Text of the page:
Passwords…they are such an important part of our technologically driven world. We need them to safeguard and use our computers, cell phones, tablets and other electronic devices.  Terms such as “shazam” or “open sesame” or even “abracadabra” come to my mind.  Think “genie in the bottle” kind of passwords.  However, for those of us who have short term memory issues, remembering a password is a challenge.  Never mind multiple passwords for multiple accounts. I once worked in an office that required employees to change passwords on a quarterly basis.  I never did and no one ever noticed.  So much for workplace edicts. 


I have my “standard” password that I like to use. This password is a term that is an integral part of my life, yet it is an uncommon word that one wouldn’t think to use.  It works for most of my “accounts,” like for comments sections where I usually blast the article or commentary written and it will suffice for some of the utilities accounts.  It is a simple one and that is part of the problem, it is a simple. 


Now I understand that for security reasons, some passwords must have upper and lower case letters have a number or some symbol and be of a specific length. This can be annoying, especially if the caps lock on the keyboard is stuck.  I cringe at the sight of “case sensitive” when one is entering their special word to access their account.


Since I am also one of those people who have “selective memory,” (I remember useless and trivial stuff at the wrong time), I write all my passwords down on index cards and keep them together on a metal ring.  I also note the date that I “opened”  said account on whatever website it may be.  I share this stack of index cards with my husband.  He knows that if he has to access the gas and electric bill on the utility’s website that the password will be in the batch labeled with both our names.  Never mind that all the accounts are in his name, I am actually the person who goes on the site to pay the bill, or check the household monthly usage or whatever else one does on utility company websites.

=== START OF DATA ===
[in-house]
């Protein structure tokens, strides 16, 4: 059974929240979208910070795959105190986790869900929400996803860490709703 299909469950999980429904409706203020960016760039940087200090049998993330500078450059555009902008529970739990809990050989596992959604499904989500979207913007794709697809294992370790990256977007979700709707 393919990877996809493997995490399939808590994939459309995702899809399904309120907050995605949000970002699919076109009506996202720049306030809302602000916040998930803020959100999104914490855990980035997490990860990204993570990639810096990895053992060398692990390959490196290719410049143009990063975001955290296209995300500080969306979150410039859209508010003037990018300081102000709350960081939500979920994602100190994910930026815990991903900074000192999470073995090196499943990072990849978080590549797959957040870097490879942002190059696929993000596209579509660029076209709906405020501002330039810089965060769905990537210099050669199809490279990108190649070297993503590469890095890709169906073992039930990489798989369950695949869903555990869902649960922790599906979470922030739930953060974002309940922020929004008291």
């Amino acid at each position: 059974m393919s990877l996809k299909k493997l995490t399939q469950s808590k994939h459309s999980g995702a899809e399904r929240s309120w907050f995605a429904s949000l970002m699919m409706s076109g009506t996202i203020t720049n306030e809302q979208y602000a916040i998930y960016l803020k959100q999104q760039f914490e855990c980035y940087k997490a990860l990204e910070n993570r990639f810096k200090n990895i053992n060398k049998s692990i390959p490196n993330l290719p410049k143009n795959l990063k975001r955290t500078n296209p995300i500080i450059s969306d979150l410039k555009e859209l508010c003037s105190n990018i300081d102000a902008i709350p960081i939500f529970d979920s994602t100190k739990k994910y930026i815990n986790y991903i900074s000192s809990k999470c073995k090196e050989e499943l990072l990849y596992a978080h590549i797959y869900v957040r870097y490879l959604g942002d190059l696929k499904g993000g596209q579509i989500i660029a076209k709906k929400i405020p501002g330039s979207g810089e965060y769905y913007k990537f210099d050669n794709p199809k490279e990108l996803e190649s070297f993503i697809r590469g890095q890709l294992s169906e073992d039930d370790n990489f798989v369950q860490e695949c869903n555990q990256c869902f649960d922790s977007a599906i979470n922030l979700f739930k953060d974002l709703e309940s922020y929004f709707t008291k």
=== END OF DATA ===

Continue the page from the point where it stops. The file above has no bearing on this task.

While I admit that this isn’t the most secure way of managing passwords, it works for me!  My husband has a system as well.  He has a folder in his computer aptly titled “Passwords.”  Now this is a great system until he forgets the password to actually use the computer.  That event HAS come to pass, and well, let’s just say that I now also write down all of HIS passwords on an index cards.  My system is looking better all the time, isn’t it??


To add to the items that are now clogging my brain, let’s add in the “user name” for some of the world’s websites. I have fairly common first name in America; at least it was in the mid-1960’s when I was born.  The utility companies use merely request a valid email, however there are lots of sites like “Pinterest” which require a user name AND and email.  Let’s not forget the “comments” sections of news (and pseudo news) sites.  Some only require and email and a password, but those sites that use Disqus as a moderator, require a user name, a password and screen name.  Haven’t I done enough thinking up a password of acceptable length and using the appropriate mix of letters, numbers and symbols? Apparently, I have not.


My solution is simple: I use my full name (see, I told you I like simplicity!). However, it’s not the English language version.  I am fortunate enough to have a name that fully translates into a little used language in Europe (thanks Dad!). I type in that “name” and voila’ I have a user name!  Woo Hoo.  Now, I realize that this won’t be helpful to all the Sallys and Sues and Toms and Harrys, but hey, it works for me.

And from my perspective, problem solved!


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